The Trump Organization’s chief financial officer Allen Weiselberg, the former president’s trusted lieutenant for nearly half a century, pleaded not guilty to scheme conspiracy, grand larceny, criminal tax fraud, and falsifying business records, charges found in his 25-page indictment unsealed on Thursday.
“Beginning from at least 2005 to on or about June 30, 2021, [Weisselberg, his co-defendants] and others devised and operated a scheme to defraud federal, New York State, and New York City tax authorities,” the passage of the indictment summarizing the 15-year tax scheme begins. “One of the largest individual beneficiaries of the defendants’ scheme was Allen Weisselberg. During the operation of the scheme, the defendants arranged for Weisselberg to receive in direct employee compensation from the Trump Organization in the approximate amount of $1.76 million.”
Weisselberg reportedly pleaded not guilty to all of the charges at his arraignment.
“Additionally, Weisselberg concealed for years the fact that he was a residentof New York City who was required to pay New York City income taxes,” the indictment continues. “During the period of the scheme, Weisselberg thereby evaded approximately $556,385 in federal taxes, approximately $106,568 in state taxes, and approximately $238,159 in New York City taxes, and he falsely claimed and received approximately $94,902 in federal tax refunds and approximately $38,222 in state tax refunds, to which he was not entitled.”
“An Important Marker in an Ongoing Investigation”
Charging two Trump Organization-related entities along with Weisselberg, prosecutors also make reference to an “unindicted co-conspirator 1″—suggesting the offices of Manhattan District attorney Cyrus Vance (D) and New York Attorney General Letitia James (D) may not yet be done. The attorney general confirmed as much in a statement.
“Today is an important marker in the ongoing criminal investigation of the Trump Organization and its CFO, Allen Weisselberg,” James wrote. “In the indictment, we allege, among other things, financial wrongdoing whereby the Trump Organization engaged in a scheme with Mr. Weisselberg to avoid paying taxes on certain compensation. This investigation will continue, and we will follow the facts and the law wherever they may lead.”
The charges ratchet up pressure on Weisselberg, whose cooperation is widely seen as crucial to any potential prosecution of former president Donald Trump.
Wearing a suit coat and a face mask and appearing to be in handcuffs, Weisselberg was led into the courtroom by law enforcement officers before a gauntlet of gathered reporters. The courthouse halls erupted with a dizzying barrage of camera flashes and the machine-gun-style staccato of shutter clicks as Weisselberg stepped into view.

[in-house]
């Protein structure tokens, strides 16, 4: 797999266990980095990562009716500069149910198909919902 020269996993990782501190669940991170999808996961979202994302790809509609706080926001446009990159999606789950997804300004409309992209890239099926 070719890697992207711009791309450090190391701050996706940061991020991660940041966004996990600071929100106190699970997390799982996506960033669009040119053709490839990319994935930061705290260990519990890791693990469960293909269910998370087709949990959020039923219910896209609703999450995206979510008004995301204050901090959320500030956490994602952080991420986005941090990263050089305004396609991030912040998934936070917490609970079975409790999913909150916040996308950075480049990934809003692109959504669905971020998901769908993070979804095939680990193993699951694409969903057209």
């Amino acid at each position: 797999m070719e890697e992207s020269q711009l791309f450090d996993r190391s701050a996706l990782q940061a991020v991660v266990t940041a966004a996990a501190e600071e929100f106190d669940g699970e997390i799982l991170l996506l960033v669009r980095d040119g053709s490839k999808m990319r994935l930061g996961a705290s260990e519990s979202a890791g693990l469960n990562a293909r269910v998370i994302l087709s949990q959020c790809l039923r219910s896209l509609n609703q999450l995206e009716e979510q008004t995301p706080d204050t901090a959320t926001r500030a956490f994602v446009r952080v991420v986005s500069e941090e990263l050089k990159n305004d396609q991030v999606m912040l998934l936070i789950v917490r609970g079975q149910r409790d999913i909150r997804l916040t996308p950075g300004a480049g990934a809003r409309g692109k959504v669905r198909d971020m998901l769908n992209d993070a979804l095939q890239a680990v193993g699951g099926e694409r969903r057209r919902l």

“Alan, it’s me!” someone yelled.
The defendant did not appear to respond.
“An Audacious Illegal Payments Scheme”
In anticipation of the charges becoming public, Trump Organization released a statement earlier today attacking Weisselberg’s prosecution as political.
“Allen Weisselberg is a loving and devoted husband, father and grandfather who has worked at the Trump Organization for 48 years,” that statement read. “He is now being used by the Manhattan District Attorney as a pawn in a scorched earth attempt to harm the former president.”
Assistant District Attorney Carey Dunne bristled at that statement during the court appearance in light of “many statements” made about the case.
“As spelled out in the indictment, this was a 15-year tax fraud scheme, involving ‘off-the-books’ payments, which is a type of crime that’s charged against companies and executives all the time,” Dunne said. “Contrary to today’s assertion by the company’s former CEO, this is not a ‘standard practice in the business community,’ nor was it the act of a rogue or isolated employee.”
He called the alleged conspiracy an “audacious illegal payments scheme.”
Some of the expenses that Weisselberg allegedly ducked taxes on included approximately $359,058 in tuition expenses for multiple family members, $196,245 for leases on his Mercedes Benz automobiles, $29,400 in unreported cash, and an unspecified amount in ad hoc personal expenses like new beds, flat-screen televisions, the installation of carpeting, and furniture for his home in Florida, prosecutors say.
The Trump Organization initially downplayed the seriousness of the charges as a case about “employee benefits” in a type of prosecution “neither the IRS nor any other District Attorney would ever think of bringing.”
The quartet of charges suggest more serious criminal exposure, which led Weisselberg to be marched into court wearing handcuffs.
Trump Organization’s counterattack earlier concluded: “This is not justice; this is politics.”
Prosecutor Dunne emphatically denied that claim, saying politics played no role in the grand jury chamber. Rattling off the years-long journey of the case—with Trump fighting off a subpoena for his financial records all the way up to the Supreme Court, twice—Dunne said that the grand jury minutes would debunk the claim of partiality.
The next status conference has been scheduled for Sept. 20.
Read the indictment below:
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